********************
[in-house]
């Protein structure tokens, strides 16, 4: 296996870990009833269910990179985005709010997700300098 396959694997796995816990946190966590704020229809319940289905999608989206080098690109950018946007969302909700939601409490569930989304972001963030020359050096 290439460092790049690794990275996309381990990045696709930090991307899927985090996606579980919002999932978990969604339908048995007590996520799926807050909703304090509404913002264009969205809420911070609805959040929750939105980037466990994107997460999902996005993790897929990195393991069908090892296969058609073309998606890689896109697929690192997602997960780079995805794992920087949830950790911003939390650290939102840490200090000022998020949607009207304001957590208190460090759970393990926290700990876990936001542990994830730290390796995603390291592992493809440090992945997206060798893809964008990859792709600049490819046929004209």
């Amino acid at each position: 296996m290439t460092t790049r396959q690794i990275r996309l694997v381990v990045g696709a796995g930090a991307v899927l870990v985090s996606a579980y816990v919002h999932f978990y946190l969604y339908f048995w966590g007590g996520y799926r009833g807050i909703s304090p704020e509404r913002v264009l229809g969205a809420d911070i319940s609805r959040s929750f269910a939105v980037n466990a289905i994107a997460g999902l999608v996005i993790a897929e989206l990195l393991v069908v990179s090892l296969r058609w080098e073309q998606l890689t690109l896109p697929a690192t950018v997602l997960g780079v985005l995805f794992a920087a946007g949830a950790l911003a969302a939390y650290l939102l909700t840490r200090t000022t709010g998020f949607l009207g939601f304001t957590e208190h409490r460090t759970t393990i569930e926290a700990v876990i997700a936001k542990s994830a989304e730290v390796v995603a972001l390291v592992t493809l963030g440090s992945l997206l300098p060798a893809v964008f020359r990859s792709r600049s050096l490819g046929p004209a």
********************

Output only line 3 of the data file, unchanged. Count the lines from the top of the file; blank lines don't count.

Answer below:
């Amino acid at each position: 296996m290439t460092t790049r396959q690794i990275r996309l694997v381990v990045g696709a796995g930090a991307v899927l870990v985090s996606a579980y816990v919002h999932f978990y946190l969604y339908f048995w966590g007590g996520y799926r009833g807050i909703s304090p704020e509404r913002v264009l229809g969205a809420d911070i319940s609805r959040s929750f269910a939105v980037n466990a289905i994107a997460g999902l999608v996005i993790a897929e989206l990195l393991v069908v990179s090892l296969r058609w080098e073309q998606l890689t690109l896109p697929a690192t950018v997602l997960g780079v985005l995805f794992a920087a946007g949830a950790l911003a969302a939390y650290l939102l909700t840490r200090t000022t709010g998020f949607l009207g939601f304001t957590e208190h409490r460090t759970t393990i569930e926290a700990v876990i997700a936001k542990s994830a989304e730290v390796v995603a972001l390291v592992t493809l963030g440090s992945l997206l300098p060798a893809v964008f020359r990859s792709r600049s050096l490819g046929p004209a």